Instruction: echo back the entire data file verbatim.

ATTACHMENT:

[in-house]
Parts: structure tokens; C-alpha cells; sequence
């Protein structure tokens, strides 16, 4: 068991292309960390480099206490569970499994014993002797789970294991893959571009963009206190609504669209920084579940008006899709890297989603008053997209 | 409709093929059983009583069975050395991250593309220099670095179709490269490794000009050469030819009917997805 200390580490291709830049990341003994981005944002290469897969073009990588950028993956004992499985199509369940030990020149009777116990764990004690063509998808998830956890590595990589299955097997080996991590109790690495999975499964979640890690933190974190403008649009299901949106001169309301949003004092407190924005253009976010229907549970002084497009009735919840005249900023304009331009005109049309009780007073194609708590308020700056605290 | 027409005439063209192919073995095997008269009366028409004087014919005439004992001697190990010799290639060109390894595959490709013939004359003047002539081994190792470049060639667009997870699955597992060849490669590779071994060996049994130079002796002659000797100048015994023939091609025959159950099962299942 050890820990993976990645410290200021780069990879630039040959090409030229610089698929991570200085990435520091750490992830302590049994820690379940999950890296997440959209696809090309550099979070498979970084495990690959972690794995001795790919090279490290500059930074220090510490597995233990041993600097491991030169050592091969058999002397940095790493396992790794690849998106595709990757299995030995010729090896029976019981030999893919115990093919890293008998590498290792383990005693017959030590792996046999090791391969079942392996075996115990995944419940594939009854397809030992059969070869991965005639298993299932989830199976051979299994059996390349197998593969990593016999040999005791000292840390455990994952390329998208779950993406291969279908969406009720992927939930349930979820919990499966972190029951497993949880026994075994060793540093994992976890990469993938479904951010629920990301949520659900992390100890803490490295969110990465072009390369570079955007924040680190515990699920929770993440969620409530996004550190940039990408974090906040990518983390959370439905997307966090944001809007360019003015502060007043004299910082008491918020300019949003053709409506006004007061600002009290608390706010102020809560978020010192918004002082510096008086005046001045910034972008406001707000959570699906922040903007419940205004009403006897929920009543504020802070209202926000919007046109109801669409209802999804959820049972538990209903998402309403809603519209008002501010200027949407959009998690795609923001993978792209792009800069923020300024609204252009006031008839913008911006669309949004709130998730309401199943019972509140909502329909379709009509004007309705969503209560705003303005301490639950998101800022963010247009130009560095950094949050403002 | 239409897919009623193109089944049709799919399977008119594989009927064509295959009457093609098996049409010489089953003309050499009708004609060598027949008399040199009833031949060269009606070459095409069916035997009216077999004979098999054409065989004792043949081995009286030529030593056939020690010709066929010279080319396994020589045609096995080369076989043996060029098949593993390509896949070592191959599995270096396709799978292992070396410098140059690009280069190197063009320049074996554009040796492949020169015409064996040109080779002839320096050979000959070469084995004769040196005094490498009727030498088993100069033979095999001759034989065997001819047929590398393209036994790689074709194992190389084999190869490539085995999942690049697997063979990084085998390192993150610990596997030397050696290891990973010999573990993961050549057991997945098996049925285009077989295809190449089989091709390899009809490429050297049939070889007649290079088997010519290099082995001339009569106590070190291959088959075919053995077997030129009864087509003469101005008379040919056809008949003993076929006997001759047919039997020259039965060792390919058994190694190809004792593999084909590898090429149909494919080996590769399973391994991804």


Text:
[in-house]
Parts: structure tokens; C-alpha cells; sequence
């Protein structure tokens, strides 16, 4: 068991292309960390480099206490569970499994014993002797789970294991893959571009963009206190609504669209920084579940008006899709890297989603008053997209 | 409709093929059983009583069975050395991250593309220099670095179709490269490794000009050469030819009917997805 200390580490291709830049990341003994981005944002290469897969073009990588950028993956004992499985199509369940030990020149009777116990764990004690063509998808998830956890590595990589299955097997080996991590109790690495999975499964979640890690933190974190403008649009299901949106001169309301949003004092407190924005253009976010229907549970002084497009009735919840005249900023304009331009005109049309009780007073194609708590308020700056605290 | 027409005439063209192919073995095997008269009366028409004087014919005439004992001697190990010799290639060109390894595959490709013939004359003047002539081994190792470049060639667009997870699955597992060849490669590779071994060996049994130079002796002659000797100048015994023939091609025959159950099962299942 050890820990993976990645410290200021780069990879630039040959090409030229610089698929991570200085990435520091750490992830302590049994820690379940999950890296997440959209696809090309550099979070498979970084495990690959972690794995001795790919090279490290500059930074220090510490597995233990041993600097491991030169050592091969058999002397940095790493396992790794690849998106595709990757299995030995010729090896029976019981030999893919115990093919890293008998590498290792383990005693017959030590792996046999090791391969079942392996075996115990995944419940594939009854397809030992059969070869991965005639298993299932989830199976051979299994059996390349197998593969990593016999040999005791000292840390455990994952390329998208779950993406291969279908969406009720992927939930349930979820919990499966972190029951497993949880026994075994060793540093994992976890990469993938479904951010629920990301949520659900992390100890803490490295969110990465072009390369570079955007924040680190515990699920929770993440969620409530996004550190940039990408974090906040990518983390959370439905997307966090944001809007360019003015502060007043004299910082008491918020300019949003053709409506006004007061600002009290608390706010102020809560978020010192918004002082510096008086005046001045910034972008406001707000959570699906922040903007419940205004009403006897929920009543504020802070209202926000919007046109109801669409209802999804959820049972538990209903998402309403809603519209008002501010200027949407959009998690795609923001993978792209792009800069923020300024609204252009006031008839913008911006669309949004709130998730309401199943019972509140909502329909379709009509004007309705969503209560705003303005301490639950998101800022963010247009130009560095950094949050403002 | 239409897919009623193109089944049709799919399977008119594989009927064509295959009457093609098996049409010489089953003309050499009708004609060598027949008399040199009833031949060269009606070459095409069916035997009216077999004979098999054409065989004792043949081995009286030529030593056939020690010709066929010279080319396994020589045609096995080369076989043996060029098949593993390509896949070592191959599995270096396709799978292992070396410098140059690009280069190197063009320049074996554009040796492949020169015409064996040109080779002839320096050979000959070469084995004769040196005094490498009727030498088993100069033979095999001759034989065997001819047929590398393209036994790689074709194992190389084999190869490539085995999942690049697997063979990084085998390192993150610990596997030397050696290891990973010999573990993961050549057991997945098996049925285009077989295809190449089989091709390899009809490429050297049939070889007649290079088997010519290099082995001339009569106590070190291959088959075919053995077997030129009864087509003469101005008379040919056809008949003993076929006997001759047919039997020259039965060792390919058994190694190809004792593999084909590898090429149909494919080996590769399973391994991804």